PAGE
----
MEMOIRS of ALLEGHENY COUNTY, PENNSYLVANIA Vol. 1
Northwestern Historical Association, Madison, Wis., 1904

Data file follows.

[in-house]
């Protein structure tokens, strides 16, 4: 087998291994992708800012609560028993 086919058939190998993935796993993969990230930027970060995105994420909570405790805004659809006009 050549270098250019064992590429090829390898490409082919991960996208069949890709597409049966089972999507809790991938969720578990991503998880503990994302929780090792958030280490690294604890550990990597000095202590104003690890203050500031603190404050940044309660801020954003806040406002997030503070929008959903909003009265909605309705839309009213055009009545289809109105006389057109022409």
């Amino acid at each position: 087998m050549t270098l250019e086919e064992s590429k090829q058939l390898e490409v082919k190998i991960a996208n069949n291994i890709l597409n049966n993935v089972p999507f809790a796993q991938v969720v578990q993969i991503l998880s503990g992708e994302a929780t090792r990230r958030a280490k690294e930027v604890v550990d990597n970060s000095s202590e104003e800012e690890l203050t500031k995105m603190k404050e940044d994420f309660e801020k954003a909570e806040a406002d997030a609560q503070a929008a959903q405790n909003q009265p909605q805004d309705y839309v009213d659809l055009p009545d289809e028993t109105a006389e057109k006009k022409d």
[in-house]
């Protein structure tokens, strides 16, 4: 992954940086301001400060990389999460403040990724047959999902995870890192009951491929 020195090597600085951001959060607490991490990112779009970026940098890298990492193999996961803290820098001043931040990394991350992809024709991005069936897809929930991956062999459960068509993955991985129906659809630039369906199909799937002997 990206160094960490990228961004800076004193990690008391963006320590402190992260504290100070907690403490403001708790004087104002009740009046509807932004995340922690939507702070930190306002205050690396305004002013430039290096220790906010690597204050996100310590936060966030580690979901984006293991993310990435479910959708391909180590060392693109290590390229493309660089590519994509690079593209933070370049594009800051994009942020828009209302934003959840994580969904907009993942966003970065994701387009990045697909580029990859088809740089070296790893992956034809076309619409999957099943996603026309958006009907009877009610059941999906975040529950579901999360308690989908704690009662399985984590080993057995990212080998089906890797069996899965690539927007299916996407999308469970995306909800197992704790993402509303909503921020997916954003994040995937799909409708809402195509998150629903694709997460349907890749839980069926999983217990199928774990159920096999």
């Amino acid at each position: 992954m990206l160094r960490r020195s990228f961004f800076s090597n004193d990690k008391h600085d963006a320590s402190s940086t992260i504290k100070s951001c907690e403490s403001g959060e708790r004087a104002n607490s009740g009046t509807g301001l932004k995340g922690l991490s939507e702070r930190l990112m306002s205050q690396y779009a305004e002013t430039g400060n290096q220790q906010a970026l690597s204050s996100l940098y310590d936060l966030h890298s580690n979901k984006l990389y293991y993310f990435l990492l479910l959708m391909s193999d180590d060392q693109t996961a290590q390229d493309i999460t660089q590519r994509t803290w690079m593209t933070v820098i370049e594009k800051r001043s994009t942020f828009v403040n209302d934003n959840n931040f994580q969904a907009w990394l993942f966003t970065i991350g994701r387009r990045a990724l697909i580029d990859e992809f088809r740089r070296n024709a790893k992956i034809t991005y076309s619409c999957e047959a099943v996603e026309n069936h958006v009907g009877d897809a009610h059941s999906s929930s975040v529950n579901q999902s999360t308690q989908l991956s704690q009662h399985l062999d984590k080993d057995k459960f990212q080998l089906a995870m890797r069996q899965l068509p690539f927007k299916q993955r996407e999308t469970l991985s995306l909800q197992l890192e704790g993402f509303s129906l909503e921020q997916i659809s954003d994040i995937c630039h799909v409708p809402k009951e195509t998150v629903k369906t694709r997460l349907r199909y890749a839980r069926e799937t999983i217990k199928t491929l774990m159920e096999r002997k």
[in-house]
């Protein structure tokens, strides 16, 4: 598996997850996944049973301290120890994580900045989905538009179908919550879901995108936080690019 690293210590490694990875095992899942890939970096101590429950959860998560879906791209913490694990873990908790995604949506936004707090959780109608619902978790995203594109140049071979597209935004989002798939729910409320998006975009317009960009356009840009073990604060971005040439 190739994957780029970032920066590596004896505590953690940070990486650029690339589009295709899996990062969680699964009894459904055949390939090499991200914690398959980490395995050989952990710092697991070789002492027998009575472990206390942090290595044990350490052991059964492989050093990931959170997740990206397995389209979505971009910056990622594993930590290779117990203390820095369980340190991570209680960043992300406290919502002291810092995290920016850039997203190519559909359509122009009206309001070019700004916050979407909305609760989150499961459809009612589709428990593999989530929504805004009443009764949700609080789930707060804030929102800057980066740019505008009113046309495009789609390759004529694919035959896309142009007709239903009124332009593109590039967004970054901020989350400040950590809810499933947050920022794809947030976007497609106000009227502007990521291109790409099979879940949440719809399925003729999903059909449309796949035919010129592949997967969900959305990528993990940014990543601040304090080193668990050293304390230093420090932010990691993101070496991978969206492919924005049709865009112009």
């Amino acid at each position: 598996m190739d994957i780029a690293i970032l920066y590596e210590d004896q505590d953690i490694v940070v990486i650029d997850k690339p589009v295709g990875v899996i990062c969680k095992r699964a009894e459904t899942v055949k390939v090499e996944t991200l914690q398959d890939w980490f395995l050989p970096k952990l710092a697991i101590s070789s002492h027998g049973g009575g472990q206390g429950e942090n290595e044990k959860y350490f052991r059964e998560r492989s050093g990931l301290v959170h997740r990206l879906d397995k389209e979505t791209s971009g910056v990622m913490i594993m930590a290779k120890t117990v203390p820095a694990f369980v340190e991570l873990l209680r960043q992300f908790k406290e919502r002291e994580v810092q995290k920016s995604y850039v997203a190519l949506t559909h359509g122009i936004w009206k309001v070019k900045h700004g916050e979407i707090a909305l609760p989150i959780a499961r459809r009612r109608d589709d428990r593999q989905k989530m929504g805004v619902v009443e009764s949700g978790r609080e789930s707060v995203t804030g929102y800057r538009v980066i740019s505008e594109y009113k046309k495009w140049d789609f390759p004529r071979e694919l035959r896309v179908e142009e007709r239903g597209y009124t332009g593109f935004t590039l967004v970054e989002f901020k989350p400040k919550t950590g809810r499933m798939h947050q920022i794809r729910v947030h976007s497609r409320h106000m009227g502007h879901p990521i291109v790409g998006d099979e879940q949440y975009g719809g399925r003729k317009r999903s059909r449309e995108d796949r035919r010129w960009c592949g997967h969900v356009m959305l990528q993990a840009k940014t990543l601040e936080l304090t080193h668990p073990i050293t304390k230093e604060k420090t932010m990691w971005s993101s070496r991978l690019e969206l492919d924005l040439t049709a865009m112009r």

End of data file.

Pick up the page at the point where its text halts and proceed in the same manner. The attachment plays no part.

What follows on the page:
ANDREW J. MALARKEY, a longtime resident of Tarentum, has had a varied and successful career as a Union soldier, driller for oil railroads, and brick manufacturer...His father, HENRY MALARKEY, was born in Butler County in 1791, and his mother, ELIZABETH (WOLF) MALARKEY, at Allegheny City in 1801. DANIEL MALARKEY, the grandfather, was a native of Scotland, born in 1765, and married a MISS MARGARET HINES, of Germany, born in 1764, and died July 8, 1848. He came to Butler County in boyhood, and later engaged in farming, which occupation he pursued until his death, Oct. 10, 1846. His son, HENRY, father of our subject, went to Swissvale in 1864, afterwards to Tarentum, and, in 1872, removed to Missouri. A year later he returned to Pennsylvania, and died at St. Petersburg, Nov. 11, 1873, his wife surviving until 1900. The latter’s parents were natives of Ireland, and became early settlers of Armstrong and Westmoreland counties. HENRY and ELIZABETH MALARKEY had nine children - six sons and three daughters - but of these, only three are now living, JOHN, DAVID A., and ANDREW J. Five of the sons were in the Civil War on the Union side, and two of these, GEORGE and HENRY F., were killed in battle while serving of Company F., 100th Pennsylvania regiment, known as the “Round Heads.” JOHN also belonged to this command, while DAVID A. was a member of the 137th regiment, Pennsylvania volunteer infantry. DANIEL, the eldest son, being exempt from military duty, enlisted and served as a member of the home guard. ANDREW J. MALARKEY, youngest of the children of this patriotic family, was born at Saxonburg, Butler Co., Pa., Aug. 3, 1846...(pg. 342) Young ANDREW enlisted, in June, 1862, as a member of Company F., of the 56th regiment, Pennsylvania militia, with which he served three months. Desiring more active service, he re-enlisted, Feb. 3, 1863, in Company L., 14th Pennsylvania cavalry, commanded by Col. J. M. Schoonmaker. He took part in the severe fighting at Winchester, Fisher’s Hill and Woodstock, and was in many skirmishes during and after the famous Lynchburg raid. On Oct. 3, 1864, he was taken prisoner at Mt. Jackson, in the valley of the Shenandoah, Va., but after a detention of ten days, succeeded in obtaining a parole. With this brief exception, he lost no time with his regiment, to which he returned after leaving prison, and was discharged in September, 1865, at Leavenworth, Kan. After the war, MR. MALARKEY worked in the railroad service for 7 years, and then engaged in the oil business. He drilled for oil from New York to Tennessee, and during his long connection with that business, a period of 28 years, he met with the usual discouragements and disappointments, but on the whole was quite successful. Eventually he retired from the oil business, and for several years has been engaged in the manufacture of brick at Barley’s station, on the Bessemer road. He is also interested in the coal business and in gold-mining in Colorado. Since his retirement from the army, he has made his home at Tarentum, where he owns the finest residence in the town, built by himself on East Tenth Street in 1892....In November, 1864, MR. MALARKEY, married MARY C., daughter of SAMUEL WOLF. He and his wife are members of Methodist Episcopal Church at Tarentum. Of their three children, HARRY E. died at the age of 19 years, SAMUEL H. is with his father in the brick business, and JOHN L. is a lawyer by profession.
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